Survey of Chinese midget submarines, Swimmer Delivery Vehicles (SDVs) and Diver Propulsion Vehicles (DPVs).
Midget Submarine Program
Built in 1980-82 at Wuhan shipyard (vicinity 30-32-04N, 114-17-13E), this very basic midget submarine design is about 26m long and 3m across. It is armed with two 21" (533mm) torpedoes in tubes. Although outwardly resembling the Italian designed Cos.Mo.S SX404 the configuration is different in every detail and should not be regarded as a copy. There is no indication that it has a diver lock-out capability except via the torpedo tubes. At lest four were built and one may still be in occasional use.
It is not immediately clear how the propulsion worked although other photos hint at struts supporting a prop in front of the rudder.
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Indigenous Diver Propulsion Device
China developed a crude single-diver DPV based on lightweight torpedo body with external ballast tanks and simple handlebar controls near the front. The diver lay prone on top of the craft. Instrumentation was minimal and there was no watershield so speed would be below 3kts. It does not appear to have entered service.
Russian influenced Diver Propulsion Devices
The Chinese Navy uses a locally produced version of the Russian SOM-1 series of single diver DPV under the designation WRY-001A.
Western Influenced Diver Propulsion Devices
QJY-001 : Chinese copy of American Stidd Diver Propulsion Device (DPD).
QJY-003 : Derived from earlier QJY-001, the QJY-003 differs significantly from the original American Stidd Diver Propulsion Device (DPD). It has a flat nose and lager propulsor requiring a stepped stern section. Overall it appears to be an effort to produce a cheaper product than the Stidd, leveraging alternative components. It is marketed as a police / paramilitary vehicle. Ignore QJY-001 written on the last image.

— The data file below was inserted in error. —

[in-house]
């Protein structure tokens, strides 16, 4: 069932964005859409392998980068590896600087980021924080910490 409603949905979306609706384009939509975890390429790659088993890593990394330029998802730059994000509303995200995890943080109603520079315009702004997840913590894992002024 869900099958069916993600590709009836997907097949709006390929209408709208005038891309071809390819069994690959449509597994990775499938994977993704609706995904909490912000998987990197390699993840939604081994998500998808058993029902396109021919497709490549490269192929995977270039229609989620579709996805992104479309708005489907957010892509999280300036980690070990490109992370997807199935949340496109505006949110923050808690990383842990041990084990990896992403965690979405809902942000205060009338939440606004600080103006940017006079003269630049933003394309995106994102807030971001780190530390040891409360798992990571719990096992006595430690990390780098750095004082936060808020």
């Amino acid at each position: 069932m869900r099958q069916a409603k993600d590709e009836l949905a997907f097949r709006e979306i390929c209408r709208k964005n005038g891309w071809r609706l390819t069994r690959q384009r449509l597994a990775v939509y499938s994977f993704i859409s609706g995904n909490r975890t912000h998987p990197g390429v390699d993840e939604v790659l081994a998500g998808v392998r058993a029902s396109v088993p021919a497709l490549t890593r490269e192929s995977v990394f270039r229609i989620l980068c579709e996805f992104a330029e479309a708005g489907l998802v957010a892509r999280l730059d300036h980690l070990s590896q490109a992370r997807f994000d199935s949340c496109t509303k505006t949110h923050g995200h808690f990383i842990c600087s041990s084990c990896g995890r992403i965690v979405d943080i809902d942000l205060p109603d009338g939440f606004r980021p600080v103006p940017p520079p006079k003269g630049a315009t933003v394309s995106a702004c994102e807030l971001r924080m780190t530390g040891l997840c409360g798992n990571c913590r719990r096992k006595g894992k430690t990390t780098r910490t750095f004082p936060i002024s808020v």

QY-18 : Chinese DPV similar in configuration to the Italian SUEX Xjoy series.
Body Diameter: 230mm
maximum diameter: 320mm
Operating depth: 20m
QY-40 : larger capacty version of QY-18.
Body Diameter: 230mm
maximum diameter: 320mm
QX-50 : Chinese DPV with similarities to Farallon scooters
QX-50 Twin : Two QX-50s mounted on the platform normally associated with the Farallon Mk.8 DPV. This platform allows the carriage of a third diver or payload at low speeds.
Rotinor military-grade DPVs have been marketed in China by Glory International Group Ltd.
Indigenous Swimmer Delivery Vehicle Program
News recently broke in the Chinese media that the latest iteration of the Type-093 SSN will have a Dry Deck Shelter (DDS) for SDVs. Observers had known of a modification behind the sail which was thought by most to be a VLS for cruise missiles. It now appears that the flat platform is the base for the DDS:
Chinese media appear to know as little about SDV operations as their Western counterparts. Janes' (who I wuold not put in that bucket!) comment that:
The accompanying text indicates the hangar can accommodate only about 2/3 of the length of the SDV (which it compares with the US Mk VIII SDV) and so remains flooded when the vehicle is docked. Consequently, as transfer of personnel to the SDV cannot easily be achieved with the submarine dived, the graphic shows SF personnel being transferred to the submarine by helicopter. The article refers to this as a wet-deck system and the SSN variant as a Type 093T.
Janes' reservations are well justified. The configuration described is not credible. Clearly the image shows a proper DDS which just happens to have the aft section of an SDV sticking out. There would be no need for the heavy door if it were a wet shelter.
Chinese frogmen practice the unenviable art of exiting a submarine using the torpedo tubes. This is a relatively dangerous way to operate but is a necessity if the mother submarine lacks adequate diver lock-out trunks.
We should not be too hasty to judge the bright training equipment, but many staged photos of Chinese Navy frogmen have not inspired confidence in investment in training and equipment.
Chinese navy frogman emerges from the water with a QBS-06 Underwater Assault Rifle, a Chinese development of the Russian APS. China also uses the Russian SPP-1 underwater pistol.
An altogether better equipped and more serious bunch.